Debits and Credits, by Rudyard Kipling

The Last Ode

(Nov. 27, B.C. 8) HORACE, Ode 31, Bk. V.

AS watchers couched beneath a Bantine oak.
 Hearing the dawn-wind stir.
Know that the present strength of night is broke
 Though no dawn threaten her
Till dawn’s appointed hour — so Virgil died.
Aware of change at hand, and prophesied
Change upon all the Eternal Gods had made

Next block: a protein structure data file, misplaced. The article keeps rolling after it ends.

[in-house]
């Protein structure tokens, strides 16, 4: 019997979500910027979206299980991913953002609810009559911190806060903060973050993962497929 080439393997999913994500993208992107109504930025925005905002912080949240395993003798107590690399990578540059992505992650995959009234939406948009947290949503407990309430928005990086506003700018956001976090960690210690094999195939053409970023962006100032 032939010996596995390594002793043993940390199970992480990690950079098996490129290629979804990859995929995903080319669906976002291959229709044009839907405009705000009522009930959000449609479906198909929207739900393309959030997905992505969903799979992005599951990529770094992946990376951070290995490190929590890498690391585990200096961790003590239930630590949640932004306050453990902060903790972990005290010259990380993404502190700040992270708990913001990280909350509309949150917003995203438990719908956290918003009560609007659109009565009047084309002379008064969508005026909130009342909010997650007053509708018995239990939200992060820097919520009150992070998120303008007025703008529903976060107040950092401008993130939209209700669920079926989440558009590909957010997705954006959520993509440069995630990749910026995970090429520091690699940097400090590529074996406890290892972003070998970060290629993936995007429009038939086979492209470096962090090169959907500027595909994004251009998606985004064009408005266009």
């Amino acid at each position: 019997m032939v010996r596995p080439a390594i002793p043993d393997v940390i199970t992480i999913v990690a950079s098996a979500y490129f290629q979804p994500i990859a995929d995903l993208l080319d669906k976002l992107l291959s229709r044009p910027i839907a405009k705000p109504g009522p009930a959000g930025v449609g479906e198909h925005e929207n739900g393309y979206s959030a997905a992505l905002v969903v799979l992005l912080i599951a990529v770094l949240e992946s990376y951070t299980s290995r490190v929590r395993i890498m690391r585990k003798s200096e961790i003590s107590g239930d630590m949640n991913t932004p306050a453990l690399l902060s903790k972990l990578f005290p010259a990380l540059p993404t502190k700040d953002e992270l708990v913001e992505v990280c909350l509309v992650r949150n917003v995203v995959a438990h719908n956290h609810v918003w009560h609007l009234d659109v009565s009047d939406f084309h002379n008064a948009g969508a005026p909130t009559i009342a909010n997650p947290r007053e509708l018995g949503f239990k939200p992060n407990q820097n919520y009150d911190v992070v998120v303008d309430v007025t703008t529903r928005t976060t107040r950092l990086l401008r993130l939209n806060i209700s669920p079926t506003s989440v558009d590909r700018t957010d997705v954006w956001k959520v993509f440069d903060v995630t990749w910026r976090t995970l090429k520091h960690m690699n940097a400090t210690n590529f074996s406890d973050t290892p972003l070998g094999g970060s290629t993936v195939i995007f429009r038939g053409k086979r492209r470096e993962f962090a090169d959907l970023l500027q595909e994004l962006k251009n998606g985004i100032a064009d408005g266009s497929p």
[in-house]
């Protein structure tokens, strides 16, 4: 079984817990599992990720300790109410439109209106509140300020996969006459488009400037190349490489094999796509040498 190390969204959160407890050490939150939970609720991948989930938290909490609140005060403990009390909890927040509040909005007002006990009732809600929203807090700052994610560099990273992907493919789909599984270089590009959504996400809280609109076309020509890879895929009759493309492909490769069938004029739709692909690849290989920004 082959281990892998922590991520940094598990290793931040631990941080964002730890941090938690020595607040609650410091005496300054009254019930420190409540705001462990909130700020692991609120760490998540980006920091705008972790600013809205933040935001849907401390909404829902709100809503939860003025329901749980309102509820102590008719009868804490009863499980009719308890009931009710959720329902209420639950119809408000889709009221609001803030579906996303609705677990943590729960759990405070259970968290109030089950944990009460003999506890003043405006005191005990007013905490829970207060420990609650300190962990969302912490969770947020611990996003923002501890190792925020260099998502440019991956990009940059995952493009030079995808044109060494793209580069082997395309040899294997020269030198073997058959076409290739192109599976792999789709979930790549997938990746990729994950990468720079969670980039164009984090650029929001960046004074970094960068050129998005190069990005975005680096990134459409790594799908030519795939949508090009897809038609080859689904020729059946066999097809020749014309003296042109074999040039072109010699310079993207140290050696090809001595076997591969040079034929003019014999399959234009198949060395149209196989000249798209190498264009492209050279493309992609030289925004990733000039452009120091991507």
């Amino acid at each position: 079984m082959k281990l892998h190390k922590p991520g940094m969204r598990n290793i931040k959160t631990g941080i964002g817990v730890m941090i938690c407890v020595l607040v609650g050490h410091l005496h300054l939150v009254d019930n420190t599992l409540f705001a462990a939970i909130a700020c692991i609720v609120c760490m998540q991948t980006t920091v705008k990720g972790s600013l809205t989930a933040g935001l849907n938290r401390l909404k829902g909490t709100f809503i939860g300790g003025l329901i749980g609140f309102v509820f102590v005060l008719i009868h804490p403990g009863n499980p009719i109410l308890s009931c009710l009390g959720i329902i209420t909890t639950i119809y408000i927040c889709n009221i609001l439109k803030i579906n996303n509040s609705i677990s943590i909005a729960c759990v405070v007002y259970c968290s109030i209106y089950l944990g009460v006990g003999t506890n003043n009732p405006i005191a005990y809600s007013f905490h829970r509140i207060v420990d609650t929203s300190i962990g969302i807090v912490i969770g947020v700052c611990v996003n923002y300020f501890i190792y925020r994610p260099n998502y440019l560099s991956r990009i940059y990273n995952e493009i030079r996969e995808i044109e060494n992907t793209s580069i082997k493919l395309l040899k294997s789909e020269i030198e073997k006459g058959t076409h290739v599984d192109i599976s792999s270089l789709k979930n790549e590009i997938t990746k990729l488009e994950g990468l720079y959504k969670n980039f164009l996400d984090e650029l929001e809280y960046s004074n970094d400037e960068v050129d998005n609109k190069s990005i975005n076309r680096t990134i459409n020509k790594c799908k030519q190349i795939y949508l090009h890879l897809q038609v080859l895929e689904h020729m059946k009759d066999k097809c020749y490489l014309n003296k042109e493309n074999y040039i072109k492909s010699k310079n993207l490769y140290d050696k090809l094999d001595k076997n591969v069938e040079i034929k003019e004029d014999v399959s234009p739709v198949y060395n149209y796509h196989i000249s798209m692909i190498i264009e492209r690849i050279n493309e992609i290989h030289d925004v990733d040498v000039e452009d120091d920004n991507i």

And on the Gods alike — Fated as dawn but, as the dawn, delayed
 Till the just hour should strike —
A Star new — risen above the living and dead;
 And the lost shades that were our loves restored
As lovers, and for ever. So he said;
 Having received the word . . .
Maecenas waits me on the Esquiline:
 Thither to-night go I . . .
And shall this dawn restore us, Virgil mine.
 To dawn? Beneath what sky?

http://ebooks.adelaide.edu.au/k/kipling/rudyard/debits/chapter33.html

Last updated Saturday, March 1, 2014 at 20:38